Seven people were taken to the hospital and traffic backups stretched for miles Saturday in the Mount Vernon area after a truck charged across the I-5 median into oncoming traffic. That traffic had been stalled for an investigation into a fatal drive-by shooting.

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A double-dump truck heading south on Interstate 5 near Mount Vernon plowed across the median Saturday morning and into northbound traffic that was already nearly stalled for an investigation of a fatal early morning shooting on the freeway.

Six people were taken to Skagit Valley Hospital, with two later airlifted in critical condition to Harborview Medical Center in Seattle. One other was taken to PeaceHealth United General Medical Center, said Washington State Patrol Trooper Mark Francis.

At least 23 vehicles were involved, including the truck, which was full of a clay and gravel mixture, Francis said.

The driver, who was among the six taken to Skagit Valley Hospital, had chest injuries and a broken arm. Francis said it is possible a medical condition was a factor in the 8:30 a.m. crash.

Both directions of I-5 were closed, and caused miles of backups throughout the afternoon. At one point, Washington State Department of Transportation (WSDOT) reported drivers going the wrong way up and down I-5 ramps and warned drivers not to, because it puts everyone in danger.

By 2 p.m., WSDOT had opened one lane of southbound I-5. By 6:30 p.m., all lanes were open.

At the time of the crash, northbound traffic was being diverted to Anderson Road at exit 225 because of the earlier shooting, which the Washington State Patrol said was a drive-by.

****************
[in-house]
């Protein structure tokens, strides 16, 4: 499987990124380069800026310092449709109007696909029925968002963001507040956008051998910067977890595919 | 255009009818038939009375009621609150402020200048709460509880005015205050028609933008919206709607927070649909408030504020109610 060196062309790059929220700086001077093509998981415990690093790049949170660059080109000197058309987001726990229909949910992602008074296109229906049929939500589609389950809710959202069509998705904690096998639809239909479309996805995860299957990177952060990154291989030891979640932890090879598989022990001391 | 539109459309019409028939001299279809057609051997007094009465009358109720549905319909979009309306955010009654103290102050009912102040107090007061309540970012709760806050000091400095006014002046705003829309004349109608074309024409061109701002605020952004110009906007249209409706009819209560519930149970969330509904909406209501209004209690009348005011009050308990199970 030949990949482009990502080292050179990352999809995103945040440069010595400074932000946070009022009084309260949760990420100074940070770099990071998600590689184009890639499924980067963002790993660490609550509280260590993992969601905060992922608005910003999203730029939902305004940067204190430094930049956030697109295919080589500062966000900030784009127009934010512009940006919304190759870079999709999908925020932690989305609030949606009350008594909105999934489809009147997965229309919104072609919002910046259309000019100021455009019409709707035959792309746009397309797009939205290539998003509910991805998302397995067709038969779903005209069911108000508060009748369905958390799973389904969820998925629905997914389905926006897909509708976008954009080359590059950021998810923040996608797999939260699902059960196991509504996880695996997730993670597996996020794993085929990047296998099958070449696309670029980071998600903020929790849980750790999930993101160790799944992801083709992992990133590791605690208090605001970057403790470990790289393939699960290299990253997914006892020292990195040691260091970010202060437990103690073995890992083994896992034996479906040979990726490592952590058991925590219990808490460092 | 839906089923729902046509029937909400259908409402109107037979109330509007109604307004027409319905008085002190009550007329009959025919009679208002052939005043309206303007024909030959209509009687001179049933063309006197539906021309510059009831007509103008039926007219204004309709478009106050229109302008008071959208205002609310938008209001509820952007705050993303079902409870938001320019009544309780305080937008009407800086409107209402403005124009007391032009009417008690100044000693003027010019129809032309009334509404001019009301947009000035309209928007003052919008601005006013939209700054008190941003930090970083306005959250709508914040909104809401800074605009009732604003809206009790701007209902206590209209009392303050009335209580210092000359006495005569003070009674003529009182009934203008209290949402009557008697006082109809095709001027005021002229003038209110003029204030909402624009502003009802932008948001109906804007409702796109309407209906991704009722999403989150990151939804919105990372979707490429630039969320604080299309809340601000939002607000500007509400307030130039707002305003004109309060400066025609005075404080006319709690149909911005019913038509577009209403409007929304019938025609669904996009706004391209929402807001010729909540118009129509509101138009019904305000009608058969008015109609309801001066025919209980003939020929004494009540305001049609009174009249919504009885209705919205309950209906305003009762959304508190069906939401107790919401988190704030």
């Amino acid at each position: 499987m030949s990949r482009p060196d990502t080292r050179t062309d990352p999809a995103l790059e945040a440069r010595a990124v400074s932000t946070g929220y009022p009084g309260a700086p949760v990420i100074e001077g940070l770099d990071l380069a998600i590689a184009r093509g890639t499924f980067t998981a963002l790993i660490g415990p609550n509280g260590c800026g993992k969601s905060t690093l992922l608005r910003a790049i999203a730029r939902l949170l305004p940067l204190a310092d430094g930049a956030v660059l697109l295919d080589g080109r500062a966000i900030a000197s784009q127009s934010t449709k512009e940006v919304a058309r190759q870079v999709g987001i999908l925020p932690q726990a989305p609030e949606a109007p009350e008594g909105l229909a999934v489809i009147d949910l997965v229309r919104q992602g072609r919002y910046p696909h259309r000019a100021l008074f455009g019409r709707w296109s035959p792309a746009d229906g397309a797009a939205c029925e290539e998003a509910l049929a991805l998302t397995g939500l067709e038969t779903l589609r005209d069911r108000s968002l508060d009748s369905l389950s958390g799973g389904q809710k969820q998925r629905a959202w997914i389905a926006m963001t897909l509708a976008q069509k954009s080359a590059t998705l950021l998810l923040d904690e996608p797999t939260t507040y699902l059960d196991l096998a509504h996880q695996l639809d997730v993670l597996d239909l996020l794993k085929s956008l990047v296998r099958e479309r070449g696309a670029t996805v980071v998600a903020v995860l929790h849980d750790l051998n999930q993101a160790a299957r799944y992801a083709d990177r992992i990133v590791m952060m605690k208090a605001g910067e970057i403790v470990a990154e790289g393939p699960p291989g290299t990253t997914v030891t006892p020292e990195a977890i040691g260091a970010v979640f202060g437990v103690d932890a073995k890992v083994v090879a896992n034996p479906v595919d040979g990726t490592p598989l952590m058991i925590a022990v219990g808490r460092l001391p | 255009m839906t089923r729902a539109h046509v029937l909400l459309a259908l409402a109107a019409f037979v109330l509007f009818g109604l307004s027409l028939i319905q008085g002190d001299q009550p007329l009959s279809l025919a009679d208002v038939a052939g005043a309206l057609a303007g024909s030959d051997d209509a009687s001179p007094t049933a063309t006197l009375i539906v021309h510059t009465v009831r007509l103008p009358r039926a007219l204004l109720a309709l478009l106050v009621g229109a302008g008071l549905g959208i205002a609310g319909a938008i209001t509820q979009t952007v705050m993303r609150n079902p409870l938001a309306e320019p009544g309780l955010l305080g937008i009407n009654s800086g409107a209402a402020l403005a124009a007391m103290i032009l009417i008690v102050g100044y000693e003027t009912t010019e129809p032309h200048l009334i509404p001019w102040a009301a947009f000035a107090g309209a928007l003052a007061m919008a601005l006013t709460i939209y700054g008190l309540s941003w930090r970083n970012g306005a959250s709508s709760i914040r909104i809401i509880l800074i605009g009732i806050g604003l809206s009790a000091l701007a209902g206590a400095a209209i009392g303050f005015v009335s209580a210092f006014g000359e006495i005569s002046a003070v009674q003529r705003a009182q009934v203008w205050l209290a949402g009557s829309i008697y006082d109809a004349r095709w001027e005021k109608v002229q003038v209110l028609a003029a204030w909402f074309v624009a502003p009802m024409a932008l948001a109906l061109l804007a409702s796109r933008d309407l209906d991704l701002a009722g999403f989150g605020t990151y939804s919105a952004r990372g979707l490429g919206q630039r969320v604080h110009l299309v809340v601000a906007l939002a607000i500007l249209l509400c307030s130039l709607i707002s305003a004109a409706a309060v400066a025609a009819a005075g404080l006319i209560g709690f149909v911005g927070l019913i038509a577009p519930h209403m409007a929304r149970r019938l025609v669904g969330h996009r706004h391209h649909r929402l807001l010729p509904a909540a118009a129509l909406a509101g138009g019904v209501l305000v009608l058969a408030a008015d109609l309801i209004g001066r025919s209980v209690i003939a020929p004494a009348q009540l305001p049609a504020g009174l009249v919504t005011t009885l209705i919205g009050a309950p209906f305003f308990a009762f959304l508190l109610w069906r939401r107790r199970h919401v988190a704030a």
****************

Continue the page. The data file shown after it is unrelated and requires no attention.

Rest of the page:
Troopers were called to the area near the College Way exit 227 in Mount Vernon where they found two men in their 20s, the driver and front-seat passenger, dead inside a vehicle just after 3 a.m.

Hours later, near milepost 224, the driver of the Cowden Gravel & Ready Mix truck, heading south from Bellingham, crashed through the cable barrier on southbound I-5, across the grass median, through the cable barrier on northbound I-5, and into the traffic waiting to exit a mile up the road at Anderson Road, Francis said.

“When you are packed like that, you can’t go right, you can’t go left, you can’t go in reverse, you essentially sit there and watch it happen,” Francis said in a televised interview with KING5.

One woman said she was driving with her mother from Auburn to Everson to pick up berries when she saw the dump truck crossing the median, coming toward them. Their Chevrolet Suburban was far enough back that she said she knew the truck wouldn’t hit them, but there was no place to drive to get out of the way.

“To see a big truck crashing through cars, it looked kind of like a horror movie,” said Kathy, 34, who did not want her full name used.

Slamming on the brakes, Kathy then saw a giant metal cable flying toward her car. She and her mother put their heads down toward their knees just as the car was hit multiple times by the median’s cable barrier, which was swinging as the dump truck surged ahead and rolled over.

The cable broke one of the Suburban’s windows and a side mirror, dented the sides and came to rest wedged against the luggage rack on her roof.

“It was really loud,” she said. “We thought it was going to break the windshield.”

Jumping out, Kathy and her mother went to help get people out of cars that had much more damage.

“A lot of air bags exploded and kids were crying in cars,” she said.